A need to discover and define one’s purpose comes up often in both my work in leadership coaching and life coaching. As a noun, purpose is an individual’s sense of resolve and as a verb it stands for intention – both pointing towards channelling energy and effort something meaningful beyond ourselves. I believe that moving towards one’s purpose needs to be strongly anchored in one’s innate strengths – what I call one’s brilliance.
Uncovering innate strengths is not always an easy task. Very often one’s brilliance may be very unconscious, pushed into the shadow self over years of social conditioning. In context of a coaching conversation, some of the questions that I find impactful in uncovering one’s brilliance:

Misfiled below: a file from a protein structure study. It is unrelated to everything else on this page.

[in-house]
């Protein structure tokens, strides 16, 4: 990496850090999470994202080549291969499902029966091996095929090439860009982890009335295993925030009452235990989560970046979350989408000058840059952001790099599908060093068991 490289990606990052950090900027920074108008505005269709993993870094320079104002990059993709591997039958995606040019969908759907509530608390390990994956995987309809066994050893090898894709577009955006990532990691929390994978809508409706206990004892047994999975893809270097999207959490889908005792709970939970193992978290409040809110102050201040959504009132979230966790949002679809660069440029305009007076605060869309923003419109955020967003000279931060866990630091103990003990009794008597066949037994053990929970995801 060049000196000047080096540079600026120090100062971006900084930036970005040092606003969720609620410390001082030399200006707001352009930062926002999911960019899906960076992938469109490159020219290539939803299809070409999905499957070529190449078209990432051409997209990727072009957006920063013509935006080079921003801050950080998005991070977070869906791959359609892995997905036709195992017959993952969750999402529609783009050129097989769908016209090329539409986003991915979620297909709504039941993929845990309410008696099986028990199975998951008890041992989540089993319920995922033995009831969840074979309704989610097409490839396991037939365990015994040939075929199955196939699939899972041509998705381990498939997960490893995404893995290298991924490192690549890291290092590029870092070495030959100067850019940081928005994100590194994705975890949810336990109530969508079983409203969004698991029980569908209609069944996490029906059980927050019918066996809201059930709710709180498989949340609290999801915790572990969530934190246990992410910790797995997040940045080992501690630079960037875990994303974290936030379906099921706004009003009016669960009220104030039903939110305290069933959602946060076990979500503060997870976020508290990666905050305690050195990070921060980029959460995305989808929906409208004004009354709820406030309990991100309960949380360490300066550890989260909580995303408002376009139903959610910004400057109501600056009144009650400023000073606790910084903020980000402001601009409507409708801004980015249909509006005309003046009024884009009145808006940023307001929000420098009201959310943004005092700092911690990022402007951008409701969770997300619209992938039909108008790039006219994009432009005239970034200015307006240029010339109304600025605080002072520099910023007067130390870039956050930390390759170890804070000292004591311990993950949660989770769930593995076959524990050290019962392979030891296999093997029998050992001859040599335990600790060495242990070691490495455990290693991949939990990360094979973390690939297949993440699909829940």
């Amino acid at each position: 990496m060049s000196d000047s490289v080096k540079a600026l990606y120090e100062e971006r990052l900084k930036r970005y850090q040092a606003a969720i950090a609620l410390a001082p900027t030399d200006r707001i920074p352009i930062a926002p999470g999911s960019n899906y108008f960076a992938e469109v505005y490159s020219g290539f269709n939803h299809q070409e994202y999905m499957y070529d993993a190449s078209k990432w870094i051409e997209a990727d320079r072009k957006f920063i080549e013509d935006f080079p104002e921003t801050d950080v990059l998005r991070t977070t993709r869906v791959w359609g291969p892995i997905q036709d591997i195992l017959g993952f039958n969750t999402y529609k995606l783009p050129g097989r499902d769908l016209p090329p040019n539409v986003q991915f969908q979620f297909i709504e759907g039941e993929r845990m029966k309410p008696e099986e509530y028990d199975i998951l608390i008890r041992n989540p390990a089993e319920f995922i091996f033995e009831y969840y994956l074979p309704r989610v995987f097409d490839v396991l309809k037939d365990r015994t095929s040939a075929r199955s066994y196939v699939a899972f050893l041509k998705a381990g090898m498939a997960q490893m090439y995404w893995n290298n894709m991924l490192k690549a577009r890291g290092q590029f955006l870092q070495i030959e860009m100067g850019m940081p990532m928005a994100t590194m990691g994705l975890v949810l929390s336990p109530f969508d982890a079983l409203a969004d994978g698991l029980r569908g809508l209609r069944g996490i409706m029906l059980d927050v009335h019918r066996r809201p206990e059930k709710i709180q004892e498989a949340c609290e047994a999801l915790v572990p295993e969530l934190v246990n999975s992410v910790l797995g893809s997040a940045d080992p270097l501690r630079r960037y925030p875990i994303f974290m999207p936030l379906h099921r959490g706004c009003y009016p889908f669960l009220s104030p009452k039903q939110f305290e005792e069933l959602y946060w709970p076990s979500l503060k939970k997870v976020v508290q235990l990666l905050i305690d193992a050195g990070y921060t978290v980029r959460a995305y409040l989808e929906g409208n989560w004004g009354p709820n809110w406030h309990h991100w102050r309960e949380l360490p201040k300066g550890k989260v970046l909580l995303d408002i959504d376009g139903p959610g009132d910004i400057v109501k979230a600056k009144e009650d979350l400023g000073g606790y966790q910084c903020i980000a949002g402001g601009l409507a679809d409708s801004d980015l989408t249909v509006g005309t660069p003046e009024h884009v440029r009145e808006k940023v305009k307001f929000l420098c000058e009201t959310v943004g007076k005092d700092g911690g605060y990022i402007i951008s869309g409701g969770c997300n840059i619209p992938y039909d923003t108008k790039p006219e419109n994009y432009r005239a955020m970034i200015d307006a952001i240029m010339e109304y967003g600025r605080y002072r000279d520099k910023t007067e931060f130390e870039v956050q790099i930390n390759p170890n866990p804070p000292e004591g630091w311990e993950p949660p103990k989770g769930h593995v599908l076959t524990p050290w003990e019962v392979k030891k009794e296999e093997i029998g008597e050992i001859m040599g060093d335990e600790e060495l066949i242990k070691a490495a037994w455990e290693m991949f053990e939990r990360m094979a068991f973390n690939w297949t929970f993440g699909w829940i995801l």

· What do you most enjoy doing?
· What are you most proud of in your life?
· Tell me about the biggest challenge you faced. How did you overcome that?
Sometimes, an understanding of the client’s brilliance also comes in the answer to the question I ask myself: What do I find most unusual about this client? What unique patterns in thinking and being emerge in our coaching conversations?
The effort to fully own one’s strengths, discover one’s brilliance often has the client staring at a shut door within. Asking the questions above from the place of genuine curiosity and unconditional positive regard for the client, holds the key to unlocking that door.